The network command controls what are originated by your router.
Its not like when your running OSPF on an interface, and try run BGP on a specific interface. The network command will only work if the network you are trying to advertise is known to the router, whether connected, static or learned dynamically.
This also a way to advertise many small subnets as bigger subnet.
Even though you have the network defined under BGP, BGP will not advertise a network unless the network exists in it's routing table. Hence the static route. This is to prevent black holes. That function can be disabled by putting the "no sync" command under BGP.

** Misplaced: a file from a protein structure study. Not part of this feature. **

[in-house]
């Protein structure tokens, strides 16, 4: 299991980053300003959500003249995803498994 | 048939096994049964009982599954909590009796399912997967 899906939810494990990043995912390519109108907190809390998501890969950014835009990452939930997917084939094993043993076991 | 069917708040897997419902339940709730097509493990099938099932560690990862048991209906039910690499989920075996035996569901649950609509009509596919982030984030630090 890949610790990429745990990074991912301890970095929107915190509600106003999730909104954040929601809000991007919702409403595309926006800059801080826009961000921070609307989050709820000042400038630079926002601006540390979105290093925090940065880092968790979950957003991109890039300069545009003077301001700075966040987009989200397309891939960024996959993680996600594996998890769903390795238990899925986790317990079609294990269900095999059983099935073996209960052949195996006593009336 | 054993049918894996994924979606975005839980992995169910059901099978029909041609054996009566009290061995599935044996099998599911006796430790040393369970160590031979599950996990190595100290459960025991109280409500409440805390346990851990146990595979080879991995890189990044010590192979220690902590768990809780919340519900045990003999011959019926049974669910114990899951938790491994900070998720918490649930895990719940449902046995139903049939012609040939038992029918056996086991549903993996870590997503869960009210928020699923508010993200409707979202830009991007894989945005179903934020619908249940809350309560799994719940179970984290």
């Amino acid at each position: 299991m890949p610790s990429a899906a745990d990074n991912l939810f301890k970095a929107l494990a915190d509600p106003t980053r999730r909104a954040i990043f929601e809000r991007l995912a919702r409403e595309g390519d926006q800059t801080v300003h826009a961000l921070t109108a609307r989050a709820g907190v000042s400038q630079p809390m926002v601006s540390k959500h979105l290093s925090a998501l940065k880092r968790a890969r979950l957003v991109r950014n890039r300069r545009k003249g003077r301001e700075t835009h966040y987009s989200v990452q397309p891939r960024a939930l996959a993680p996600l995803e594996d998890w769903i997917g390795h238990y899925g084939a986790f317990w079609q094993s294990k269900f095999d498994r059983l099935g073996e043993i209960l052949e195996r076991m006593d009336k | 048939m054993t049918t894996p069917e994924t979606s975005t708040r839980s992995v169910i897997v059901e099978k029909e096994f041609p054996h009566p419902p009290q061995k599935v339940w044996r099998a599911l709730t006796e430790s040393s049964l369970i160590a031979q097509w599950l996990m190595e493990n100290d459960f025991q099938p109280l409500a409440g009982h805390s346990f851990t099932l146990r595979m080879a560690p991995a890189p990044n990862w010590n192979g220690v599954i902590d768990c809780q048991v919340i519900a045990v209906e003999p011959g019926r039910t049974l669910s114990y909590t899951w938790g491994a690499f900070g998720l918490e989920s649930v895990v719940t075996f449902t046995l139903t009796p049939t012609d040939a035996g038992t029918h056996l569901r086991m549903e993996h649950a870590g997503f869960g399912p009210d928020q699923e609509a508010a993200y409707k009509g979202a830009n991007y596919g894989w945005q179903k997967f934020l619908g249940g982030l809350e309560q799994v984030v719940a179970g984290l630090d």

BGP will not advertise any network unless there is an exact match in the routing table learn either via an IGP or by configuring static route as you did in your case. To verify it you can do the show command " show ip bgp neighbor < ip address > advertised-routes" and that will tell you the networks your router my-ASBR advertising. Hope this helps.
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